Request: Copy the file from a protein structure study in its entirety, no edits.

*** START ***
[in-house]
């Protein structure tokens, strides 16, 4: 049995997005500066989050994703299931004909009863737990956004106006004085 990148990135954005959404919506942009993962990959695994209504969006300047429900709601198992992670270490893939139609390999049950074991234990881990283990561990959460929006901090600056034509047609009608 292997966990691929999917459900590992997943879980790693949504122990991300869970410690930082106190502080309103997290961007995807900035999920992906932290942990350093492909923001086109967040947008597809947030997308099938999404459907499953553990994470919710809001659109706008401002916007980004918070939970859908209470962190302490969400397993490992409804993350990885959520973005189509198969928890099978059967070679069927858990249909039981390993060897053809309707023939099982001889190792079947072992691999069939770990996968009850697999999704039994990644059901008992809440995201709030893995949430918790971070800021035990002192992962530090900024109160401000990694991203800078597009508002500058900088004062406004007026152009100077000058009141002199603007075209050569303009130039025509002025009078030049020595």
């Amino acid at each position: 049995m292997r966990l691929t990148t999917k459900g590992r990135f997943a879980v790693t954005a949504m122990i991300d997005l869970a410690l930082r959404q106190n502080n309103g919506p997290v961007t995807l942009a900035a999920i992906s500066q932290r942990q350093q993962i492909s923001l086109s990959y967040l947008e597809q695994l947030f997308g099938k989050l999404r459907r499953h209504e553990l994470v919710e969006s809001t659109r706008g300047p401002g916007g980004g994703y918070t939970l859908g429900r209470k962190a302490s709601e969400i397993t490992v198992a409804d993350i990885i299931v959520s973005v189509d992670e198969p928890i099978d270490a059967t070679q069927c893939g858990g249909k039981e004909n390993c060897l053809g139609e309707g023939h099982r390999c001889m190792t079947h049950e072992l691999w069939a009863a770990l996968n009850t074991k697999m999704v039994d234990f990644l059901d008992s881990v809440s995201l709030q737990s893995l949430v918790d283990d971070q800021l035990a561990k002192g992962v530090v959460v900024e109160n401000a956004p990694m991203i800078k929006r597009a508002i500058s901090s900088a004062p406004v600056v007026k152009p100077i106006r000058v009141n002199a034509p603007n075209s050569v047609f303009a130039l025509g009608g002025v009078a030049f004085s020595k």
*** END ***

[in-house]
């Protein structure tokens, strides 16, 4: 049995997005500066989050994703299931004909009863737990956004106006004085 990148990135954005959404919506942009993962990959695994209504969006300047429900709601198992992670270490893939139609390999049950074991234990881990283990561990959460929006901090600056034509047609009608 292997966990691929999917459900590992997943879980790693949504122990991300869970410690930082106190502080309103997290961007995807900035999920992906932290942990350093492909923001086109967040947008597809947030997308099938999404459907499953553990994470919710809001659109706008401002916007980004918070939970859908209470962190302490969400397993490992409804993350990885959520973005189509198969928890099978059967070679069927858990249909039981390993060897053809309707023939099982001889190792079947072992691999069939770990996968009850697999999704039994990644059901008992809440995201709030893995949430918790971070800021035990002192992962530090900024109160401000990694991203800078597009508002500058900088004062406004007026152009100077000058009141002199603007075209050569303009130039025509002025009078030049020595």
């Amino acid at each position: 049995m292997r966990l691929t990148t999917k459900g590992r990135f997943a879980v790693t954005a949504m122990i991300d997005l869970a410690l930082r959404q106190n502080n309103g919506p997290v961007t995807l942009a900035a999920i992906s500066q932290r942990q350093q993962i492909s923001l086109s990959y967040l947008e597809q695994l947030f997308g099938k989050l999404r459907r499953h209504e553990l994470v919710e969006s809001t659109r706008g300047p401002g916007g980004g994703y918070t939970l859908g429900r209470k962190a302490s709601e969400i397993t490992v198992a409804d993350i990885i299931v959520s973005v189509d992670e198969p928890i099978d270490a059967t070679q069927c893939g858990g249909k039981e004909n390993c060897l053809g139609e309707g023939h099982r390999c001889m190792t079947h049950e072992l691999w069939a009863a770990l996968n009850t074991k697999m999704v039994d234990f990644l059901d008992s881990v809440s995201l709030q737990s893995l949430v918790d283990d971070q800021l035990a561990k002192g992962v530090v959460v900024e109160n401000a956004p990694m991203i800078k929006r597009a508002i500058s901090s900088a004062p406004v600056v007026k152009p100077i106006r000058v009141n002199a034509p603007n075209s050569v047609f303009a130039l025509g009608g002025v009078a030049f004085s020595k």